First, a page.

July 21, 2015
In the days since Joaquin “El Chapo” Guzman turned a grubby corner of his prison cell into an escape hatch to freedom, the notorious drug lord’s legend has soared to new heights in the gang-infested landscape of his home turf.
Hailed by supporters in the northwestern state of Sinaloa as a man with more heft than the president, Guzman’s audacious breakout from a maximum security prison on Saturday night through a tunnel that surfaced in his shower has all but guaranteed his immortality in global crime-lore.
News that Sinaloa’s most famous son had cut short his prison stay before the government had even announced it spread on social media in Sinaloa’s state capital Culiacan, locals said.
“Everybody wanted him to be out of prison. He helped a lot of people,” said Jaime Carrillo, 39, drummer of BuKnas de Culiacan, a U.S.-Mexican band that plays narcocorridos, a style of music that venerates the gore and glamour of the drug lords.
September 23, 2014
Members of the Sinaloa Federation, one of the most powerful and dangerous cartels from Mexico, have reportedly set up shop in Australia. A lucrative drug market has been growing in Australia during recent years, and Sinaloa members have been taking advantage of it by selling large amounts of hard narcotics like cocaine and heroin.
August 5, 2014
08/01/14 Los Angeles Times
In one of Mexico’s most violent states, it is now illegal, essentially, for reporters to cover the violence.
New laws in Sinaloa, home to Mexico’s most powerful drug cartel and where kingpin Joaquin “El Chapo” Guzman sheltered for years, bar journalists from fully reporting news about crime.
April 7, 2014
The Washington Post, 4/6/14
The surge of cheap heroin spreading in $4 hits across rural America can be traced back to the remote valleys of the northern Sierra Madre. With the wholesale price of marijuana falling — driven in part by decriminalization in sections of the United States — Mexican drug farmers are turning away from cannabis and filling their fields with opium poppies.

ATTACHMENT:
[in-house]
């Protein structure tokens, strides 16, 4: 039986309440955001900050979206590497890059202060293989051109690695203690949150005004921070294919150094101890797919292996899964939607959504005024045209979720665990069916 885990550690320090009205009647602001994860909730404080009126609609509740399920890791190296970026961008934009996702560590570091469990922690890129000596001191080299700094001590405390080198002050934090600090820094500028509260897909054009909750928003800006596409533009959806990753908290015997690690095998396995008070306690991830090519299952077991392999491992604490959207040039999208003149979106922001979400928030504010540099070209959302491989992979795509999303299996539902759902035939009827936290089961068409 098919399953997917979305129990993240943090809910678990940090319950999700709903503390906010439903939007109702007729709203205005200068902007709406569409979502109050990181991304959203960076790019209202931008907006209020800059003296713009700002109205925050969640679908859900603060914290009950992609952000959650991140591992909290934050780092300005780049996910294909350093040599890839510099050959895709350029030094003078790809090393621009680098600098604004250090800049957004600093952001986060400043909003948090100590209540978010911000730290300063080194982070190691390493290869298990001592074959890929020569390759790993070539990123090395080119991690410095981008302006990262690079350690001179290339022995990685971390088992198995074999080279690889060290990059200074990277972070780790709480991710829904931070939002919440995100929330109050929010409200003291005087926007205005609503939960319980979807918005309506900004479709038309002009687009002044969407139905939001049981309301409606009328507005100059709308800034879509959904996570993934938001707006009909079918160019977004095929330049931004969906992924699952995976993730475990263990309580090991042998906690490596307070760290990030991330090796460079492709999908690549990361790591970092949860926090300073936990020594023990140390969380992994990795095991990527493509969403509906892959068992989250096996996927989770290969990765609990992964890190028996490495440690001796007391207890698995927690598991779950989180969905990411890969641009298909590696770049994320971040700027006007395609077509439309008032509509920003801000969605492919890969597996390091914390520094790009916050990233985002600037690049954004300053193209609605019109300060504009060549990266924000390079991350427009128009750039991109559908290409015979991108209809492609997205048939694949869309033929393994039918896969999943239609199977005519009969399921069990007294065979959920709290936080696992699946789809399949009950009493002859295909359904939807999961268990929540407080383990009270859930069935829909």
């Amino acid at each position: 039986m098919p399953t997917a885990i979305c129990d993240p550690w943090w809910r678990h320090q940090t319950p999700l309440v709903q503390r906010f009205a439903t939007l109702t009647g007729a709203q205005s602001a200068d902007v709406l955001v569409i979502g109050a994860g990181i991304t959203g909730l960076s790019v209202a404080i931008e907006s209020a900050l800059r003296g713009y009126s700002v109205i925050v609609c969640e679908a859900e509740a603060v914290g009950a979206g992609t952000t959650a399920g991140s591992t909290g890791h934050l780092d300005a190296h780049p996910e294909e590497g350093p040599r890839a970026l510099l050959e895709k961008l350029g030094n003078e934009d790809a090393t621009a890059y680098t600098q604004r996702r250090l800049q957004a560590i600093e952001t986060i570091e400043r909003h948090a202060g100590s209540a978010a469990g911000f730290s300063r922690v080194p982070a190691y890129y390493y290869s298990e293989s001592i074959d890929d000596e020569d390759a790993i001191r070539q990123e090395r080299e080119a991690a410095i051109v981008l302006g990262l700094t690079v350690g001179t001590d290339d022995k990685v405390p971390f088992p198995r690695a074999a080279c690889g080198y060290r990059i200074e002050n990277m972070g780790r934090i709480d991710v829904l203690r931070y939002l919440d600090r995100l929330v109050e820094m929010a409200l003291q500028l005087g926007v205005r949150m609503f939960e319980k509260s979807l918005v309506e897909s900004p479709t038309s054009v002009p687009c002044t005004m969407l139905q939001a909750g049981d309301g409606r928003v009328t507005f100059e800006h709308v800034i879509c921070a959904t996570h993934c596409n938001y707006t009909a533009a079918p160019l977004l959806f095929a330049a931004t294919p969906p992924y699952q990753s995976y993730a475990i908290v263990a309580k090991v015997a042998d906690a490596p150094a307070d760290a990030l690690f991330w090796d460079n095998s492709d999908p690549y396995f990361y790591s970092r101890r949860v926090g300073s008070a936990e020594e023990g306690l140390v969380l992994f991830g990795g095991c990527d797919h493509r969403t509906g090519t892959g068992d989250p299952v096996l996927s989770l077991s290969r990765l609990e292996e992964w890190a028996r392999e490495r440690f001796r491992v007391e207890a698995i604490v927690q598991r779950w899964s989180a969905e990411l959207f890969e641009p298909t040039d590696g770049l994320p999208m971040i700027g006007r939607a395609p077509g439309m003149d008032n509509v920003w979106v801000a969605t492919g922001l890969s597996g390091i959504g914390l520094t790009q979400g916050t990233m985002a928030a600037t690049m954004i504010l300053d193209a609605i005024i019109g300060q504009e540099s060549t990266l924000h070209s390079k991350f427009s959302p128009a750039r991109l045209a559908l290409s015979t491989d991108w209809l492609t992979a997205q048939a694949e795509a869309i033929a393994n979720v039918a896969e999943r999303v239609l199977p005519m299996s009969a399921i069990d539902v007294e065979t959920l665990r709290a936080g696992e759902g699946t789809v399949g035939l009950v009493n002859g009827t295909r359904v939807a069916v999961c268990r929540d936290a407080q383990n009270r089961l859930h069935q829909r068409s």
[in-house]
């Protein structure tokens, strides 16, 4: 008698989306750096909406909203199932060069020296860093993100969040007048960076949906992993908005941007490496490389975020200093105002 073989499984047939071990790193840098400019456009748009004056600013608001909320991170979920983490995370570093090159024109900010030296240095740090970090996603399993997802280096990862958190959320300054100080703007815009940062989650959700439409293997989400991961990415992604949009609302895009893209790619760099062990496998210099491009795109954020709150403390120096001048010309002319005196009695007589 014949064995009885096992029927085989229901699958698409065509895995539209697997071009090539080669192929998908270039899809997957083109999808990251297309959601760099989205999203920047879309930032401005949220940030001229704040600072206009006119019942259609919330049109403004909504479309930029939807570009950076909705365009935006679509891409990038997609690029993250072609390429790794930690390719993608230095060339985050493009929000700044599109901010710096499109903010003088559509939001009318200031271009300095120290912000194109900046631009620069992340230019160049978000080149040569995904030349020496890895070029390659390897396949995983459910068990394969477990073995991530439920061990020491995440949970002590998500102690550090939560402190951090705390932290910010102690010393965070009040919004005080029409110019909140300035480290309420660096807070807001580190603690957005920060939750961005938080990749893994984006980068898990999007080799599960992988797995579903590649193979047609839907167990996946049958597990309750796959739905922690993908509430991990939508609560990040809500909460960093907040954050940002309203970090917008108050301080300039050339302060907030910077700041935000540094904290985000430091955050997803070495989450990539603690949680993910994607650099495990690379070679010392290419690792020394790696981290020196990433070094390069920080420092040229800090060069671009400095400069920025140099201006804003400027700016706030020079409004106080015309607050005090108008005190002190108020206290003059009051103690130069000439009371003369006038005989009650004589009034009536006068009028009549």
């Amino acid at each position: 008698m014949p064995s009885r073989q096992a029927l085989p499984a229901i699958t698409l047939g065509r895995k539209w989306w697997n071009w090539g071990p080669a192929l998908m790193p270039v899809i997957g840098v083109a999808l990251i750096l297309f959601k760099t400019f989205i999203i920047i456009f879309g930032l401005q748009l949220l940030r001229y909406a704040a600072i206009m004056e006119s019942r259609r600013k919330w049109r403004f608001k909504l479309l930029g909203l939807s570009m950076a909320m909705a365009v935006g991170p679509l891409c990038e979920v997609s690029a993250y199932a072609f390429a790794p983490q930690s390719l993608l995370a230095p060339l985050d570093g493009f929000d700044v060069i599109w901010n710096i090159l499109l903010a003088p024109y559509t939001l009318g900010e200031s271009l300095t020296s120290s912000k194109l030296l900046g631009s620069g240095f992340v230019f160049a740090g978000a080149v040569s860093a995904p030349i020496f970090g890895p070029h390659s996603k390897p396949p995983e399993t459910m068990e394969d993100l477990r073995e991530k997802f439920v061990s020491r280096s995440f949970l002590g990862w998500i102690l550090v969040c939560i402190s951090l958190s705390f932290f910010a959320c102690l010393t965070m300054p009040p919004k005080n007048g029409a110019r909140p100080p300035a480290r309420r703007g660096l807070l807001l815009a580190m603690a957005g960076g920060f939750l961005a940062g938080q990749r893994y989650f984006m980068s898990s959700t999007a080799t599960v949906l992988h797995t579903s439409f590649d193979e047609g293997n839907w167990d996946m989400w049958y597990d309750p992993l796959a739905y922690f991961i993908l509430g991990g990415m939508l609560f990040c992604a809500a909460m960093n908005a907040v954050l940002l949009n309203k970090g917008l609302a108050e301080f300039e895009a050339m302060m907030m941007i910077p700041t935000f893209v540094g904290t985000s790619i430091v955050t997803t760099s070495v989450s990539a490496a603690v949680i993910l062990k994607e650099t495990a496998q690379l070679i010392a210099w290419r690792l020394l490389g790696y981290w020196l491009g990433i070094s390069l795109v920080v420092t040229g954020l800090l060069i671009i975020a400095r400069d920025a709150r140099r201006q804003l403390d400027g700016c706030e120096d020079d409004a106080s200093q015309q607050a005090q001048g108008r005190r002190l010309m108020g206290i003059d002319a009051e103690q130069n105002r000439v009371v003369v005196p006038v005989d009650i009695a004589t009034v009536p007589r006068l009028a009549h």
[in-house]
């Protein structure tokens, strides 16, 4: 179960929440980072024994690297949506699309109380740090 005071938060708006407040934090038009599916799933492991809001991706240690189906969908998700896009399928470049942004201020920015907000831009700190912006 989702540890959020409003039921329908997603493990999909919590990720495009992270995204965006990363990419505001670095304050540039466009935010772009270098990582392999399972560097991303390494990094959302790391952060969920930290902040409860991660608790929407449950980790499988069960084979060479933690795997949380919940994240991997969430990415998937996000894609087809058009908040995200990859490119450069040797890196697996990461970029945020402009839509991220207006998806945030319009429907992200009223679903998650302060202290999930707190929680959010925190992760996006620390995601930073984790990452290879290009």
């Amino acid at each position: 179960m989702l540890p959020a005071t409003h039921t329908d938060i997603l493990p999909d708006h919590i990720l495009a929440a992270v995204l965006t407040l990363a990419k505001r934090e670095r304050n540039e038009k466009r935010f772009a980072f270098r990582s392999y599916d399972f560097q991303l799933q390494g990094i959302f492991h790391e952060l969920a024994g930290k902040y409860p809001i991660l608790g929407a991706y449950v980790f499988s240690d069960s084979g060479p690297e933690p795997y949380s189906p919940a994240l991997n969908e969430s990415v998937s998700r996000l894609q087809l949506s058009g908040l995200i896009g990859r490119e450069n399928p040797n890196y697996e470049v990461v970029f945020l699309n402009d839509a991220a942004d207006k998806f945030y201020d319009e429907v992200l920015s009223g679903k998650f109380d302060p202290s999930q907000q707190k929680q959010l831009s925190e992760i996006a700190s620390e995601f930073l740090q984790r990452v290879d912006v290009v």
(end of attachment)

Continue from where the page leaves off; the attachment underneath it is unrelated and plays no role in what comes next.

Mexican heroin is flooding north as U.S. authorities trying to contain an epidemic of prescription painkiller abuse have tightened controls on synthetic opiates such as hydrocodone and OxyContin. As the pills become more costly and difficult to obtain, Mexican trafficking organizations have found new markets for heroin in places such as Winchester, Va., and Brattleboro, Vt., where, until recently, needle use for narcotics was rare or unknown.
Farmers in the storied “Golden Triangle” region of Mexico’s Sinaloa state, which has produced the country’s most notorious gangsters and biggest marijuana harvests, say they are no longer planting the crop. Its wholesale price has collapsed in the past five years, from $100 per kilogram to less than $25.
December 13, 2013
The Huffington Post, 12/12/2013
In a Wednesday panel on HuffPost Live, Reader reporter Mick Dumke, Bloomberg reporter John Lippert and Chicago Recovery Alliance director Dan Bigg spoke on the Windy City’s heroin “open-air” heroin markets on the city’s West Side and its connection to the powerful Sinaloa Mexican drug cartel and its kingpin, “Public Enemy Number 1″ El Chapo Guzman.
November 12, 2013
The Los Angeles Times, 11/11/2013
They sure do have tomatoes here in the Mexican state of Sinaloa. Elongated red ones. Round green ones. Cherry tomatoes, yellow tomatoes, grape tomatoes.Vast fields of tomatoes, lining the roads out of the Sinaloa capital of Culiacan, miles and miles of mesh tenting shielding the plants from the sun.
Last year, Sinaloa exported 950,000 tons of vegetables, mostly tomatoes and mostly to California and other parts of the United States, worth nearly $1 billion. Half the tomatoes eaten in the United States this time of year are from Sinaloa. The tomato is the symbol on the Sinaloa license plate.
But while a short list of landowners make millions, the planting, weeding, pruning and picking of the vegetables fall to armies of workers from Mexico’s poorest states — Oaxaca, Guerrero, Chiapas — who have little opportunity for schooling or other forms of legal employment.
November 5, 2013
The New York Times, 11/04/2013
Former Tropical Storm Sonia dissipated over the Mexican Pacific coast state of Sinaloa, but not before causing some minor flooding in cities such as Mazatlan and Culiacan, forcing the evacuation of around 1,000 people, authorities said Monday.
The evacuations were largely preventative and people are expected to start returning to their homes, said Sinaloa state civil defense official Gabriel Olivera.